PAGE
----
NewYorkUniversity
LawReview
Current Issue

Volume 86, Number 4

October 2011

The Promise of Mancari: Indian Political Rights as Racial Remedy

Addie C. Rolnick

In 1974, the Supreme Court declared that an Indian employment preference was
based on a “political rather than racial” classification. The Court’s framing of Indianness
as a political matter and its positioning of “political” and “racial” as
opposing concepts has defined the trajectory of federal Indian law and influenced
common sense ideas about what it means to be Indian ever since. This oppositional
framing has had specific practical consequences, including obscuring the
continuing significance of racialization for Indians and concealing the mutually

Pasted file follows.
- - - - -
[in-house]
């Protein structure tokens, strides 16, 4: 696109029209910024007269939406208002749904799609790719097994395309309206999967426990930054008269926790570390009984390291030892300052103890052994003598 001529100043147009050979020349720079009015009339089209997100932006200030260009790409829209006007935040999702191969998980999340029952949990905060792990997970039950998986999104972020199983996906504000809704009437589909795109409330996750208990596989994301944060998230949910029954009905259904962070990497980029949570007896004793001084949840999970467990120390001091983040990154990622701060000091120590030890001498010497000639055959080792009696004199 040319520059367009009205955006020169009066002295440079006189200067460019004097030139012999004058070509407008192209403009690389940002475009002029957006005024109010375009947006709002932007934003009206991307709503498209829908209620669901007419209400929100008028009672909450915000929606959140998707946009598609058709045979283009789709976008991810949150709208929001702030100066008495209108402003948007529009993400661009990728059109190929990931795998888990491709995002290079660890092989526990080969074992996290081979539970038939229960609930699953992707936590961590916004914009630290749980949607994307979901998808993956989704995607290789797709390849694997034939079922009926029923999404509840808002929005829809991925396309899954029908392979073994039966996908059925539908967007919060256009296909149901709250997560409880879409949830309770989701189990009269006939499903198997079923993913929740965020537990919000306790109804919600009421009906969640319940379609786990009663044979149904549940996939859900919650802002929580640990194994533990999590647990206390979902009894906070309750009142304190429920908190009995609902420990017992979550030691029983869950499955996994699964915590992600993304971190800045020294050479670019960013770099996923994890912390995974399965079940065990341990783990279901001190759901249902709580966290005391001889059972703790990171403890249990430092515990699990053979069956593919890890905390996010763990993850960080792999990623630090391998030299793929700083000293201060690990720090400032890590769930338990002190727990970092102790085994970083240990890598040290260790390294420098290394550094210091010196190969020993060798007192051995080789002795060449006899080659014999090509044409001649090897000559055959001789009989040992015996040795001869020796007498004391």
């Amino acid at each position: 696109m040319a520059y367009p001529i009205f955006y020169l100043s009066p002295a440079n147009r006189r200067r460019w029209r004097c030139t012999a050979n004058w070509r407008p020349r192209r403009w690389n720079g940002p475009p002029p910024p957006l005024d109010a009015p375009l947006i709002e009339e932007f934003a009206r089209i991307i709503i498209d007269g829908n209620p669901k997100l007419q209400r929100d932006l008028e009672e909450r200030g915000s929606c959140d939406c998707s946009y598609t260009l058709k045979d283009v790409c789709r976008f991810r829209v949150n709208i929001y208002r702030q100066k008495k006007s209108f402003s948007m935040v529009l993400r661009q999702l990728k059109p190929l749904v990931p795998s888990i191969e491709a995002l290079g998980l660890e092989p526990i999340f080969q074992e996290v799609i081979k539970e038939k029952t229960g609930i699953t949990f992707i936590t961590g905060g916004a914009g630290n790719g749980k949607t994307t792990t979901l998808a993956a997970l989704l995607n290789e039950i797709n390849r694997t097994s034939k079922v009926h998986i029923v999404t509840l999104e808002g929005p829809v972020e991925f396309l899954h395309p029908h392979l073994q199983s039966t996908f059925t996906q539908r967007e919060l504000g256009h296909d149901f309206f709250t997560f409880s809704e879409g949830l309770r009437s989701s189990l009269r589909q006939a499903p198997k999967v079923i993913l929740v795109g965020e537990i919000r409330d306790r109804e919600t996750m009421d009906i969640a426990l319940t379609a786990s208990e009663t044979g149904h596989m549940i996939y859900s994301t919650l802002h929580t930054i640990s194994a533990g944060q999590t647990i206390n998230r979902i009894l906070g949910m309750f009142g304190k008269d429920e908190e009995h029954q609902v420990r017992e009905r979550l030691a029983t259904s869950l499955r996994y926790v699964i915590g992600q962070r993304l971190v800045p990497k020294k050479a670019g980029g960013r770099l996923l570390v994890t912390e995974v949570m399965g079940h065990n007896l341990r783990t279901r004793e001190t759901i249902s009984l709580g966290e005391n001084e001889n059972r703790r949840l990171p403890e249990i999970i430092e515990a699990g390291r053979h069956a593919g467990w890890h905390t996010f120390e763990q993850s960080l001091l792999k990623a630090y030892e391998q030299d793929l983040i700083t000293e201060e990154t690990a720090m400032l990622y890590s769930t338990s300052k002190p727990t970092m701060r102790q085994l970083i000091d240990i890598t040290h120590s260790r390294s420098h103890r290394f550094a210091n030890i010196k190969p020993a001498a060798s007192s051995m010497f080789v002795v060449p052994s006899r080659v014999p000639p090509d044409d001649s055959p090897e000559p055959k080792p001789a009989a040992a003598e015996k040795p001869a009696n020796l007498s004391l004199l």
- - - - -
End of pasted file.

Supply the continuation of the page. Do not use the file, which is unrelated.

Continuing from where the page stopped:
constitutive relationship between Indian racialization and Indian political status.
This Article explores the legal roots of the political classification doctrine, its
ongoing significance, and the descriptive limits and normative consequences of the
ideas that it contains. Specifically, this Article argues that the political classification
doctrine constructs race as an irrelevant matter of ancestry and Indianness as a
simple matter of civic participation. This Article suggests a new framework for considering
Indian issues and federal Indian law that draws on a more robust and
realistic understanding of both race and Indianness to acknowledge the cyclical
relationship between Indian racialization and Indian political status.